• But what Demand has realized is that the Internet gets only half of the simplest economic formula right: It has the supply part down but ignores demand. Give a million monkeys a million WordPress accounts and you still might never get a seven-point tutorial on how to keep wasps away from a swimming pool. Yet that’s what people want to know.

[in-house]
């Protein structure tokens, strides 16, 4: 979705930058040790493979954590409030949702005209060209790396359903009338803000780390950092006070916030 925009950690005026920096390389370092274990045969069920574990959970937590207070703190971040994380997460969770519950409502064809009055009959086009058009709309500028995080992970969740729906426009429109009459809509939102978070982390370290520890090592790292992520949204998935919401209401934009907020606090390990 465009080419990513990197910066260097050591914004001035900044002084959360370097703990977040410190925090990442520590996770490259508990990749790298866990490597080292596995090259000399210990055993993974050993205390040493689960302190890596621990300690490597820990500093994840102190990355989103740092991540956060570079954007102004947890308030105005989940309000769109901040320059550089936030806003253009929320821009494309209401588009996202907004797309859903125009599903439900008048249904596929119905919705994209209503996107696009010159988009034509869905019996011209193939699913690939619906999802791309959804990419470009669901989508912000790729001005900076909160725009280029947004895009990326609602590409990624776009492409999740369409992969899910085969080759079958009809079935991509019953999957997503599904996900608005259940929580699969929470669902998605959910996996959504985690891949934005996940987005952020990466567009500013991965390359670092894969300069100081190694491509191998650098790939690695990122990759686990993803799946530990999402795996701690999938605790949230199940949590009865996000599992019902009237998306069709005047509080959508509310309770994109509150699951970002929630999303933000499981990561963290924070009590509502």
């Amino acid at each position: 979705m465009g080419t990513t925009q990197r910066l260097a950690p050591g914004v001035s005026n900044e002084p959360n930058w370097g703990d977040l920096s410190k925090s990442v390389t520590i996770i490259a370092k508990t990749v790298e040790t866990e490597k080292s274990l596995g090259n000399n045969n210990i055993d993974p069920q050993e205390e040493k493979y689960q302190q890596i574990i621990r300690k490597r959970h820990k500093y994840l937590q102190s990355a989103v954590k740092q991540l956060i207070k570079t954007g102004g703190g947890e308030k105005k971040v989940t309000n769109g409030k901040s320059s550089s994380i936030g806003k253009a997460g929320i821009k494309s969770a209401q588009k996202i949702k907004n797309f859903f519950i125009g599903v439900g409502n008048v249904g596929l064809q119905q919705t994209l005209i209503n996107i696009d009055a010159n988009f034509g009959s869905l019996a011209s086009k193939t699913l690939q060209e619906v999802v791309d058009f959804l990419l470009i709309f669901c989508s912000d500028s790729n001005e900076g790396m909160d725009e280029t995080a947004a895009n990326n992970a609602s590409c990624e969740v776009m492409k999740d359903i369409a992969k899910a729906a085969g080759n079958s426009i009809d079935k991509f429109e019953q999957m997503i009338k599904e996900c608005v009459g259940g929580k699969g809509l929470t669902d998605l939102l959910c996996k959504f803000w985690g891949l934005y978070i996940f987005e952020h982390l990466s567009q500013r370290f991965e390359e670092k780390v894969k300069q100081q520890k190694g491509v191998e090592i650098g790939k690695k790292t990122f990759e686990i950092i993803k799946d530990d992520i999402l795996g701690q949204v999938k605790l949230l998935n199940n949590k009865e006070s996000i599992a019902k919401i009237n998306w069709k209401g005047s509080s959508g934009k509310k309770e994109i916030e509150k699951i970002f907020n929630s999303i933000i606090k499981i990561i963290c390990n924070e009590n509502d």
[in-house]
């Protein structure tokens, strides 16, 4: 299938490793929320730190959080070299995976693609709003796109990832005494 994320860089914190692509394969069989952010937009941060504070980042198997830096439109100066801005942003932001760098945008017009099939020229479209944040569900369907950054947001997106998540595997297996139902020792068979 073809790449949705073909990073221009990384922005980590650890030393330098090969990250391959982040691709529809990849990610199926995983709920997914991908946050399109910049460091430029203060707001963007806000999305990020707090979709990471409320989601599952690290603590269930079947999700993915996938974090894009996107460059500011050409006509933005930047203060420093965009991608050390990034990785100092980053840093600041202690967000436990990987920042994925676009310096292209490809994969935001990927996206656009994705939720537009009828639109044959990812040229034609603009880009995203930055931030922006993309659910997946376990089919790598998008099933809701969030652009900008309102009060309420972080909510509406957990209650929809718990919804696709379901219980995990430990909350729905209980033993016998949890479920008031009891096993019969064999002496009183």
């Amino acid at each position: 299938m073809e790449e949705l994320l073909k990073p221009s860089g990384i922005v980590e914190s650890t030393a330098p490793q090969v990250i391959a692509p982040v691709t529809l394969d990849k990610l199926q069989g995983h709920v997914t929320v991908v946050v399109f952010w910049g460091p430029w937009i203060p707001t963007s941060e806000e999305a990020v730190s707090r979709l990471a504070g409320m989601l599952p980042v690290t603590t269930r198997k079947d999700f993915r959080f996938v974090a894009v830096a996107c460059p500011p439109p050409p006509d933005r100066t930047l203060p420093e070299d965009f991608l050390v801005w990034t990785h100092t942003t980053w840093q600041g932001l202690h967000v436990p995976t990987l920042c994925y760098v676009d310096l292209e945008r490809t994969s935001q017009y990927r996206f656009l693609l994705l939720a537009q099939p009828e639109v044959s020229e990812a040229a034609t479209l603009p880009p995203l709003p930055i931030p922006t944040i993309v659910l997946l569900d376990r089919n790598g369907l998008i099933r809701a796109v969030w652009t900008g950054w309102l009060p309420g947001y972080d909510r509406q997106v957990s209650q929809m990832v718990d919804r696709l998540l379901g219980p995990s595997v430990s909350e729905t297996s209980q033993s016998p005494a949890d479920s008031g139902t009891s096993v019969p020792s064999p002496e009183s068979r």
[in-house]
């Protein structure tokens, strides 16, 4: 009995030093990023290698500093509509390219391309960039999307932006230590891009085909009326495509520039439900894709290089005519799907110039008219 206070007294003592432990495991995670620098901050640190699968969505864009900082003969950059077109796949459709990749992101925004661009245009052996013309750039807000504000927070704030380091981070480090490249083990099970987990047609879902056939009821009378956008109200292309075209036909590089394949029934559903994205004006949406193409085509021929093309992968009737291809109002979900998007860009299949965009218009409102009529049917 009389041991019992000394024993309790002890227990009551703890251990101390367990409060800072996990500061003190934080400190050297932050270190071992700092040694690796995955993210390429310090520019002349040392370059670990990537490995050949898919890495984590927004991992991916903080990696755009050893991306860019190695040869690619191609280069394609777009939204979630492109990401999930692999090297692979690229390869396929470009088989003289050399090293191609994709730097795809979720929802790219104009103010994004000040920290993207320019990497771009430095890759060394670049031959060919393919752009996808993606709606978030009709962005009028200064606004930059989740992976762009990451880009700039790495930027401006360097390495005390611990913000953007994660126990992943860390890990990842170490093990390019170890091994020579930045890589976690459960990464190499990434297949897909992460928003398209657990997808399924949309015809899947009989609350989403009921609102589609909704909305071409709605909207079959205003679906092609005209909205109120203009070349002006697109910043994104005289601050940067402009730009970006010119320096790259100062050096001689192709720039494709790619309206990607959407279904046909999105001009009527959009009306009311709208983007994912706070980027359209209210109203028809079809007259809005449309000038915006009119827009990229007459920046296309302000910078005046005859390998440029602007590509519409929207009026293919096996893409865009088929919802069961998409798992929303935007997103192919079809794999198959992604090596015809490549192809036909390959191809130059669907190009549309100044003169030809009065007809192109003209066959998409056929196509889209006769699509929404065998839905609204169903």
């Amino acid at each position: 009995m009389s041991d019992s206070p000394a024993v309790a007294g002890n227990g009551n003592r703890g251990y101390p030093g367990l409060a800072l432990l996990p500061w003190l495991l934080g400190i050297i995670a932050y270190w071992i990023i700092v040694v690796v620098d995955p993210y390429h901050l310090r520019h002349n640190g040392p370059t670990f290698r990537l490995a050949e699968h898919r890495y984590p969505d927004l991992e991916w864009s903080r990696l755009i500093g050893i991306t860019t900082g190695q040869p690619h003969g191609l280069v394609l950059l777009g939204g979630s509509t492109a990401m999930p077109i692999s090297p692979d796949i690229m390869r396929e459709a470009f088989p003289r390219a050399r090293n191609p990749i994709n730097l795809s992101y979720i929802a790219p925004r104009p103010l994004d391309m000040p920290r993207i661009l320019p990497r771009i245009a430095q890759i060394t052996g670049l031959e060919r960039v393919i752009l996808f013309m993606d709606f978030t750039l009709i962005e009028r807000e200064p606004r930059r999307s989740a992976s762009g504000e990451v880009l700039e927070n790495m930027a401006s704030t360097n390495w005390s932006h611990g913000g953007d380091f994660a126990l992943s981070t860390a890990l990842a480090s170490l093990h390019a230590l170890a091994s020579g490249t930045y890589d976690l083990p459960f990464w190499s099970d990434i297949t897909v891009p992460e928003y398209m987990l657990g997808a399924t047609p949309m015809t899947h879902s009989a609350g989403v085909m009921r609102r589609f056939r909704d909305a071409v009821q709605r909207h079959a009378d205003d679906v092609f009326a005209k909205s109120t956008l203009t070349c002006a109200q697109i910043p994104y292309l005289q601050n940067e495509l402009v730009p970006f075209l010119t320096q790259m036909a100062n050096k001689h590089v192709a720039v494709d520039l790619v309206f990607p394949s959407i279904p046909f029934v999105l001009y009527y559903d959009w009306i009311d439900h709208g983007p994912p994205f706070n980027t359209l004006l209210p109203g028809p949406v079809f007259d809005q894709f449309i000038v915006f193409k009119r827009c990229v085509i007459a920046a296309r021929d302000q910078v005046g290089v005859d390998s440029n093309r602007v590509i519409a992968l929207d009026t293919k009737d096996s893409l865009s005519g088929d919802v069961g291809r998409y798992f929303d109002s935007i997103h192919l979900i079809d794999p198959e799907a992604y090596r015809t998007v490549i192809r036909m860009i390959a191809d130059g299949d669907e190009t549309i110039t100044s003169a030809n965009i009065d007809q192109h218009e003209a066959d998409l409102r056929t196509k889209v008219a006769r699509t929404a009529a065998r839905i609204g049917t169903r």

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  • That’s not to say there isn’t any room for humans in Demand’s process. They just aren’t worth very much. First, a crowdsourced team of freelance “title proofers” turn the algorithm’s often awkward or nonsensical phrases into something people will understand: “How to make a church-pew breakfast nook,” for example, becomes “How to make a breakfast nook out of a church pew.” Approved headlines get fed into a password-protected section of Demand’s Web site called Demand Studios, where any Demand freelancer can see what jobs are available. It’s the online equivalent of day laborers waiting in front of Home Depot. Writers can typically select 10 articles at a time; videographers can hoard 40. Nearly every freelancer scrambles to load their assignment queue with titles they can produce quickly and with the least amount of effort — because pay for individual stories is so lousy, only a high-speed, high-volume approach will work. The average writer earns $15 per article for pieces that top out at a few hundred words, and the average filmmaker about $20 per clip, paid weekly via PayPal. Demand also offers revenue sharing on some articles, though it can take months to reach even $15 in such payments. Other freelancers sign up for the chance to copyedit ($2.50 an article), fact-check ($1 an article), approve the quality of a film (25 to 50 cents a video), transcribe ($1 to $2 per video), or offer up their expertise to be quoted or filmed (free). Title proofers get 8 cents a headline. Coming soon: photographers and photo editors. So far, the company has paid out more than $17 million to Demand Studios workers; if the enterprise reaches Rosenblatt’s goal of producing 1 million pieces of content a month, the payouts could easily hit $200 million a year, less than a third of what The New York Times shells out in wages and benefits to produce its roughly 5,000 articles a month.